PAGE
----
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Silent Violence: Food, Famine, and Peasantry in Northern Nigeria (Paperback)
  • Silent Violence: Food, Famine, and Peasantry in Northern Nigeria (Paperback)
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Silent Violence: Food, Famine, and Peasantry in Northern Nigeria (Paperback)

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£41.50
Paperback 720 Pages / Published: 30/01/2013
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Why do famines occur and how have their effects changed through time? Why are those who produce food so often the casualties of famines? Looking at the food crisis that struck the West African Sahel during the 1970s, Michael J. Watts examines the relationships between famine, climate, and political economy.

Through a longue duree history and a detailed village study Watts argues that famines are socially produced and that the market is as fickle and incalculable as the weather. Droughts are natural occurrences, matters of climatic change, but famines expose the inner workings of society, politics, and markets. His analysis moves from household and individual farming practices in the face of climatic variability to the incorporation of African peasants into the global circuits of capitalism in the colonial and postcolonial periods.

Silent Violence powerfully combines a case study of food crises in Africa with an analysis of the way capitalism developed in northern Nigeria and how peasants struggle to maintain rural livelihoods. As the West African Sahel confronts another food crisis and continuing food insecurity for millions of peasants, Silent Violence speaks in a compelling way to contemporary agrarian dynamics, food provisioning systems, and the plight of the African poor.

Publisher: University of Georgia Press
ISBN: 9780820344454
Number of pages: 720
Weight: 1170 g
Dimensions: 229 x 152 x 46 mm


MEDIA REVIEWS

This book is simply a classic. If you want to understand the intellectual guts of political ecology, or the conceptual pulse of food crises, this is the place to go.--Neil Smith "City University of New York "


"Silent Violence" is truly the seminal work of political ecology-- synthesizing political economy and environmental history--to which my own writing owes an enormous debt. A conceptual masterpiece, it also remains--tragically--an all-too-accurate account of Nigeria's torments.--Mike Davis "author of "Late Victorian Holocausts: El NiNo Famines and the Making of the Third World" "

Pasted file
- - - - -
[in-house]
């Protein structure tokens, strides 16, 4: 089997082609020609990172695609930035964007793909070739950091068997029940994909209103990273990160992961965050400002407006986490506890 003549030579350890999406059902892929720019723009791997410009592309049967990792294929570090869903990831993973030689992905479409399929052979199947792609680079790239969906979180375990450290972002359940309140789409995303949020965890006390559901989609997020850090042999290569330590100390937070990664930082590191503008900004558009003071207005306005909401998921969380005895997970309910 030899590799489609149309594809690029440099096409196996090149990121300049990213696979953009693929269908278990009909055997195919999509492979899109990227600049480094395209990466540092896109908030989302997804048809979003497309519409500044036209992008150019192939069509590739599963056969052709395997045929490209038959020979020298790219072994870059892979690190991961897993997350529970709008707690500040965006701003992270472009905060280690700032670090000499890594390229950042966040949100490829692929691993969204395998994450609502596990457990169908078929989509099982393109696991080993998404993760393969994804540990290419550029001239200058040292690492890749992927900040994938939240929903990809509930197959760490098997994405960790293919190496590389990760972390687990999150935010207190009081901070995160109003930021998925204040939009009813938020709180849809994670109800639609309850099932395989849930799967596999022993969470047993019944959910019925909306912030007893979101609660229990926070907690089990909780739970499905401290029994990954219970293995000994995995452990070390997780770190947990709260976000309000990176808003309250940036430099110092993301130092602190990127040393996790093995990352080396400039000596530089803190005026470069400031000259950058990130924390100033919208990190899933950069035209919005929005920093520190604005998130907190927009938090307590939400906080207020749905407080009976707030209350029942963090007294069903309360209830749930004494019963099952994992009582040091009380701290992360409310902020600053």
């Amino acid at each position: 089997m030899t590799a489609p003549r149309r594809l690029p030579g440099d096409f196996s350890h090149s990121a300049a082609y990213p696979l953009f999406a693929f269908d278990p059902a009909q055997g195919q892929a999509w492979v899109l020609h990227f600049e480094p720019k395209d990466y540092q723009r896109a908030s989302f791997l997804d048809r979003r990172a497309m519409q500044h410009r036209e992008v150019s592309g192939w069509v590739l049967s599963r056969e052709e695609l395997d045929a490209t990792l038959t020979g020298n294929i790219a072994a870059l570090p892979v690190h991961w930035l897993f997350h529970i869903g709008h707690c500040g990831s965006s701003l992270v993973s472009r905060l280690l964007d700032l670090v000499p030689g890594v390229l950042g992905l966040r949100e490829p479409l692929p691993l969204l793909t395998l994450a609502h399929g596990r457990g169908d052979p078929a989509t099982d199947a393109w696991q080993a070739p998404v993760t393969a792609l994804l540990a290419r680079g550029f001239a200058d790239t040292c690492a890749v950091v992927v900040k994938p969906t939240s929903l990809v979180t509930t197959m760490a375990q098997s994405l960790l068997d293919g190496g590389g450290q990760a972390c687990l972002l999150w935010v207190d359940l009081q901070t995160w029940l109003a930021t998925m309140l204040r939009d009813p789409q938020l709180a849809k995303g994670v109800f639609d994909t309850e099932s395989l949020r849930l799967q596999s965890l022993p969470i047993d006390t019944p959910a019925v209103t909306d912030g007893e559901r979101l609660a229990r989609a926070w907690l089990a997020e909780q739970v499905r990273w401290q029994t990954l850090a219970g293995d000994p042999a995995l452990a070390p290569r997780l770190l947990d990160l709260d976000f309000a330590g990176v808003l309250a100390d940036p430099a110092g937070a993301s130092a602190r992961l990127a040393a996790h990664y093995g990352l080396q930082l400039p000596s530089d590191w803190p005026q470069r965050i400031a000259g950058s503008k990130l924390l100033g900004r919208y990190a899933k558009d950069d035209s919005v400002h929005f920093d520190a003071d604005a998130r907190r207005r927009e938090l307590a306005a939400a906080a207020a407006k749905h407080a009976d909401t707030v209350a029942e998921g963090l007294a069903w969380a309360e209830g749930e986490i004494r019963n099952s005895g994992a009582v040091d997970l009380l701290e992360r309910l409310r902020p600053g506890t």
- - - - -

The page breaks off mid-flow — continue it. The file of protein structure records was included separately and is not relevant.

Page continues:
A big book in every sense--historically grounded, geographically sensitive and extraordinarily humane. . . . In many ways it remains a model of intelligent and discerning scholarship: meticulously researched, painstakingly referenced, and beautifully written.--"Progress in Human Geography"


[An] important book.--Amartya Sen ""New York Times" "


Looking at the food crisis that struck the West African Sahel in the 1970s, Michael J. Watts examines the relationships between famine, climate, and political economy. . . . As the West African Sahel confronts another food crisis and continuing food insecurity for millions of peasants, "Silent Violence" speaks in a compelling way to the contemporary agrarian dynamics, food provisioning systems, and the plight of the African poor.--Bob Edmonds ""McCormick Messenger" "


This book is simply a classic. If you want to understand the intellectual guts of political ecology, or the conceptual pulse of food crises, this is the place to go.

--Neil Smith "City University of New York "

Silent Violence is truly the seminal work of political ecology-- synthesizing political economy and environmental history--to which my own writing owes an enormous debt. A conceptual masterpiece, it also remains--tragically--an all-too-accurate account of Nigeria's torments.

--Mike Davis "author of Late Victorian Holocausts: El NiNo Famines and the Making of the Third World "

A big book in every sense--historically grounded, geographically sensitive and extraordinarily humane. . . . In many ways it remains a model of intelligent and discerning scholarship: meticulously researched, painstakingly referenced, and beautifully written.

--Progress in Human Geography

[An] important book.

--Amartya Sen "New York Times "

Looking at the food crisis that struck the West African Sahel in the 1970s, Michael J. Watts examines the relationships between famine, climate, and political economy. . . . As the West African Sahel confronts another food crisis and continuing food insecurity for millions of peasants, Silent Violence speaks in a compelling way to the contemporary agrarian dynamics, food provisioning systems, and the plight of the African poor.

--Bob Edmonds "McCormick Messenger "

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